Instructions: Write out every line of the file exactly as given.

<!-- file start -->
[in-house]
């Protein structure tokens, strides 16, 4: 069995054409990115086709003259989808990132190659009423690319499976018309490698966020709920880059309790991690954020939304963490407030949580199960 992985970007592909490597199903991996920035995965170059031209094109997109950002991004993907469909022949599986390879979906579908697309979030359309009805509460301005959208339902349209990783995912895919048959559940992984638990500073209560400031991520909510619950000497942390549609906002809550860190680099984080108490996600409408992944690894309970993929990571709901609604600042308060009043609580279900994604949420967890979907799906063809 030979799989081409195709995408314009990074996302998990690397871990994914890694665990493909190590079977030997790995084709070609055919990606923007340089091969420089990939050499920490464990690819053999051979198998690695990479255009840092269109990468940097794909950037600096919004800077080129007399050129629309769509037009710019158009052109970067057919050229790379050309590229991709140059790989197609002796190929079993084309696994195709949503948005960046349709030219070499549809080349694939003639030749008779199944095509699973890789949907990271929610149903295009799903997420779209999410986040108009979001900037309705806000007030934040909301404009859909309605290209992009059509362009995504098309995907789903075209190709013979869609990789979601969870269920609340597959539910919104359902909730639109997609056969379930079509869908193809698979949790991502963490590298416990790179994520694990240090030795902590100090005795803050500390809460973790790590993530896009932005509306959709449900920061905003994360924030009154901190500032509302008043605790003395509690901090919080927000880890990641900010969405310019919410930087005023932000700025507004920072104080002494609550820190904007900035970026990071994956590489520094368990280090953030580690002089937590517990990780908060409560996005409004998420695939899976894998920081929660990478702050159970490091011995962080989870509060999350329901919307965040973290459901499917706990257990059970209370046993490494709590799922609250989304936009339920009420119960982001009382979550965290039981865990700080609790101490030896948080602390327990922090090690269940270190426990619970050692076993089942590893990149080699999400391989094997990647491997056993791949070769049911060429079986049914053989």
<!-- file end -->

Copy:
[in-house]
């Protein structure tokens, strides 16, 4: 069995054409990115086709003259989808990132190659009423690319499976018309490698966020709920880059309790991690954020939304963490407030949580199960 992985970007592909490597199903991996920035995965170059031209094109997109950002991004993907469909022949599986390879979906579908697309979030359309009805509460301005959208339902349209990783995912895919048959559940992984638990500073209560400031991520909510619950000497942390549609906002809550860190680099984080108490996600409408992944690894309970993929990571709901609604600042308060009043609580279900994604949420967890979907799906063809 030979799989081409195709995408314009990074996302998990690397871990994914890694665990493909190590079977030997790995084709070609055919990606923007340089091969420089990939050499920490464990690819053999051979198998690695990479255009840092269109990468940097794909950037600096919004800077080129007399050129629309769509037009710019158009052109970067057919050229790379050309590229991709140059790989197609002796190929079993084309696994195709949503948005960046349709030219070499549809080349694939003639030749008779199944095509699973890789949907990271929610149903295009799903997420779209999410986040108009979001900037309705806000007030934040909301404009859909309605290209992009059509362009995504098309995907789903075209190709013979869609990789979601969870269920609340597959539910919104359902909730639109997609056969379930079509869908193809698979949790991502963490590298416990790179994520694990240090030795902590100090005795803050500390809460973790790590993530896009932005509306959709449900920061905003994360924030009154901190500032509302008043605790003395509690901090919080927000880890990641900010969405310019919410930087005023932000700025507004920072104080002494609550820190904007900035970026990071994956590489520094368990280090953030580690002089937590517990990780908060409560996005409004998420695939899976894998920081929660990478702050159970490091011995962080989870509060999350329901919307965040973290459901499917706990257990059970209370046993490494709590799922609250989304936009339920009420119960982001009382979550965290039981865990700080609790101490030896948080602390327990922090090690269940270190426990619970050692076993089942590893990149080699999400391989094997990647491997056993791949070769049911060429079986049914053989």